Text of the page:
Title: Increased nutrient loading and rapid changes in phytoplankton expected with climate change in stratified South European lakes: sensitivity of lakes with different trophic state and catchment properties
Authors: NOGES PeeterNOGES TiinaGHIANI MichelaSENA FabrizioFRESNER RoswithaFRIEDL MariaMILDNER Johanna
Citation: HYDROBIOLOGIA vol. 667 no. 1 p. 255-270
Publisher: SPRINGER
Publication Year: 2011
JRC Publication N°: JRC61408
ISSN: 0018-8158
URI: http://publications.jrc.ec.europa.eu/repository/handle/JRC61408
DOI: 10.1007/s10750-011-069-9
Type: Articles in Journals
Abstract: Within two years of contrasting temperature and precipitation regime, 2008 and 2009, we observed weekly the nutrient concentrations and phytoplankton development in two adjacent stratified lakes in northern Italy, the oligo-mesotrophic Lake Monate (2.5 km2, max. depth 34 m) and the eutrophic Lake Varese (14.8 km2, 26 m). The winter 2008-2009 was cold and wet followed by a wet spring. A heat wave starting in May turned the whole year 2009 the second hottest after 2003. We expected a deterioration of the ecological status of both lakes due to the supposed increase of nutrient loadings in spring and enhanced growing conditions for cyanobacteria in the eutrophic lake. In 2009 the hypolimnia of both lakes remained colder and the epilimnia became warmer compared to 2008. Dissolved oxygen concentrations were higher in colder hypolimnia in 2009. We observed a general increase in nutrient (N, P, Si) concentrations and a decrease of the N/P ratio in both lakes from 2008 to 2009. Inorganic P concentration in the hypolimnia in both lakes in November-December was positively related to bottom temperature showing a temperature coefficient (Q10) equal to 2.4. Chlorophyll a concentration increased from 2008 to 2009 in L. Monate, especially in the metalimnion, but dropped highly significantly in L. Varese. The Si limitation ceased in 2009 enabling an increase of the diatom biovolumes in spring in both lakes. In L. Monate there was no change in dominant species, but a three-fold increase in the annual maximum total biovolume. In L. Varese no cyanobacteria bloom occurred in 2009 and instead the dinoflagellate Ceratium furcoides, obviously flushed into the lake from an upstream lake, became a new dominant while the total phytoplankton biovolume decreased. The German multimetric Phyto-Lake-Index showed an increase in the trophic state in both lakes. The projected increase of winter precipitation in southern Europe is likely to increase the nutrient loadings to lakes and contribute to their eutrophication. Intense flushing of water bodies in spring in combination with the increasing thermal stability in summer may cause rapid and unexpected changes in phytoplankton abundance and community structure.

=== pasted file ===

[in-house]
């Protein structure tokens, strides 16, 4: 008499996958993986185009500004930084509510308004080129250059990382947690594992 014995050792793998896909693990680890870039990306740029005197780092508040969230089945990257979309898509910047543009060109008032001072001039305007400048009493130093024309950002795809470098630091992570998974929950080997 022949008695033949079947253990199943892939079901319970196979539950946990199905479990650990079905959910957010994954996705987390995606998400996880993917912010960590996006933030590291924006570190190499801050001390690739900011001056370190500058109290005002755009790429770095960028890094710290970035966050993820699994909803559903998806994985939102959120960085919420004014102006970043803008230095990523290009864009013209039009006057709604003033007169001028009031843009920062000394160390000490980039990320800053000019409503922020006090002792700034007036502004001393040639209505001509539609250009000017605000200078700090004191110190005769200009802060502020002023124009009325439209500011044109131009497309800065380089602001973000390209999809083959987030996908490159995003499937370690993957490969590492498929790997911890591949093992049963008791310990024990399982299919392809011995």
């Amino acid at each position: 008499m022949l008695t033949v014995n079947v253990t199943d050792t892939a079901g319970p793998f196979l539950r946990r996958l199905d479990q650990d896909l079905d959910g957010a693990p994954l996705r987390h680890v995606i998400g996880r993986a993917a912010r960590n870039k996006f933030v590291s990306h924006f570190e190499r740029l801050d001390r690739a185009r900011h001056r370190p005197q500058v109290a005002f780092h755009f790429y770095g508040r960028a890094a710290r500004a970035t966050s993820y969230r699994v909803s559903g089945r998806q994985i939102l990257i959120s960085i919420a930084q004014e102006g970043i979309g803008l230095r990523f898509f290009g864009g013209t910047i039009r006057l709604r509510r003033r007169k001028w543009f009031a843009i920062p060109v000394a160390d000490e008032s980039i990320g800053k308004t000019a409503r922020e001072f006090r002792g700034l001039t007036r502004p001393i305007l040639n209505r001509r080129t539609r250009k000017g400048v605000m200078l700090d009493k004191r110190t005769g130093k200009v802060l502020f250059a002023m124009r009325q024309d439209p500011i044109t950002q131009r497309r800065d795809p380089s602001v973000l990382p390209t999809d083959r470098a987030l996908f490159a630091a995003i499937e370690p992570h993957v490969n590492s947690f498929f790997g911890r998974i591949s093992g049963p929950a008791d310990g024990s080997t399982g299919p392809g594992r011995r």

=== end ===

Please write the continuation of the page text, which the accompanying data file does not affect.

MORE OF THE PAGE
JRC Institute:Institute for Environment and Sustainability

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